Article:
If the agreement to pay a certain type of expense or a specific expense is in the written agreement or court order, then the recourse would be to send a demand letter requesting reimbursement, and then sue them if they do not respond or object to the demand. When parents agree to pay for things, and that agreement is written down to a contract, there is not much wiggle room.
However, certain expenses may not have been contemplated at the time the agreement was made, i.e. cellphone expense for the child, car insurance and car expenses for a teenage child. If you and your ex-spouse cannot agree outside of court on how those expenses can be made, either parent has the option to go to court to get a determination on how those expenses should be divided.
Under current Alabama law, college expenses cannot be ordered by a court without an agreement. However, the parties can include the payment of college expenses in their agreement if they choose, but a court cannot order that relief following a trial. If the college expenses are agreed to be paid in writing and that agreement is incorporated into the final judgment, then they can be enforced.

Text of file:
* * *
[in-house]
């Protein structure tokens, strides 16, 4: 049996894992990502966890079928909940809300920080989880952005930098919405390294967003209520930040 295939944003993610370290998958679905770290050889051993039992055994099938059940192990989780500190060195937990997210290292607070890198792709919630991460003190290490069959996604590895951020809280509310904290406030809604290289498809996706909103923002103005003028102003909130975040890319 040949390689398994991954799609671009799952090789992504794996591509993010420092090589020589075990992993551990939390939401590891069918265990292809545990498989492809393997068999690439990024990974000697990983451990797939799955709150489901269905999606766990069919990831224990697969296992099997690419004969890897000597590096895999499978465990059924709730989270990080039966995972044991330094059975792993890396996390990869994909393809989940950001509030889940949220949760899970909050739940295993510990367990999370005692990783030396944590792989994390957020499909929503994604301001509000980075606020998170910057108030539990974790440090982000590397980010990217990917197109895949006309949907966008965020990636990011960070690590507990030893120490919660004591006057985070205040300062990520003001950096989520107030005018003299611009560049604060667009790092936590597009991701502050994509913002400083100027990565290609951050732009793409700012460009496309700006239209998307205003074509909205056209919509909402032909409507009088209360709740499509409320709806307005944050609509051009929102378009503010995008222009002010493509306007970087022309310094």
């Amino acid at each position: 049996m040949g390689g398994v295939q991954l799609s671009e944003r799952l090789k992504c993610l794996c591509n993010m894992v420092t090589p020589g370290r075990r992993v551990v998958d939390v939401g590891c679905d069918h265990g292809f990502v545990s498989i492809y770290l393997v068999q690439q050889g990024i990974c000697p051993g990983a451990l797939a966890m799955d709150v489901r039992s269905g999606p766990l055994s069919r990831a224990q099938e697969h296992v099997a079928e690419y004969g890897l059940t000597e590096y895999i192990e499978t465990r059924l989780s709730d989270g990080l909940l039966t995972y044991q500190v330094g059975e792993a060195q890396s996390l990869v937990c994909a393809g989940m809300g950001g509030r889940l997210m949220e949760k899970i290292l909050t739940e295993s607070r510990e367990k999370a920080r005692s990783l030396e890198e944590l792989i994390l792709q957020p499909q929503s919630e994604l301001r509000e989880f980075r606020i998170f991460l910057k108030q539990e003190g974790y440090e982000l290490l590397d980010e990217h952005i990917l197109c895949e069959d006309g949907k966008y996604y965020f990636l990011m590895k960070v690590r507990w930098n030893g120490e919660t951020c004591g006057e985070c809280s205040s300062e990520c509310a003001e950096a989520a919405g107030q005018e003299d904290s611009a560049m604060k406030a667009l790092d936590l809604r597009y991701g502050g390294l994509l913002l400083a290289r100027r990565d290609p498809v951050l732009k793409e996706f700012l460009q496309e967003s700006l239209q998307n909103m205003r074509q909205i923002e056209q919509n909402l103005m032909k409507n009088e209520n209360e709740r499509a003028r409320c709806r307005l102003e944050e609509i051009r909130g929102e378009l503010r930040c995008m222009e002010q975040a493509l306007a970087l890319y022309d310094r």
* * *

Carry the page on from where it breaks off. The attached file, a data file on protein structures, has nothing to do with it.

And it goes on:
Q.) If a parent becomes delinquent on alimony or child support because the parent was fired from their job, can they be required to make it up?
Yes. Even after a parent loses a job, the orders to pay support and alimony are still active and enforceable. However, the parent losing their job can petition the court to amend their support or alimony amount or to eliminate it all together if they lose their job. Getting fired or losing employment will not guarantee that financial obligations go away. For child support, a court will look to the earning potential or capacity for a parent as opposed to what that parent is actually earning.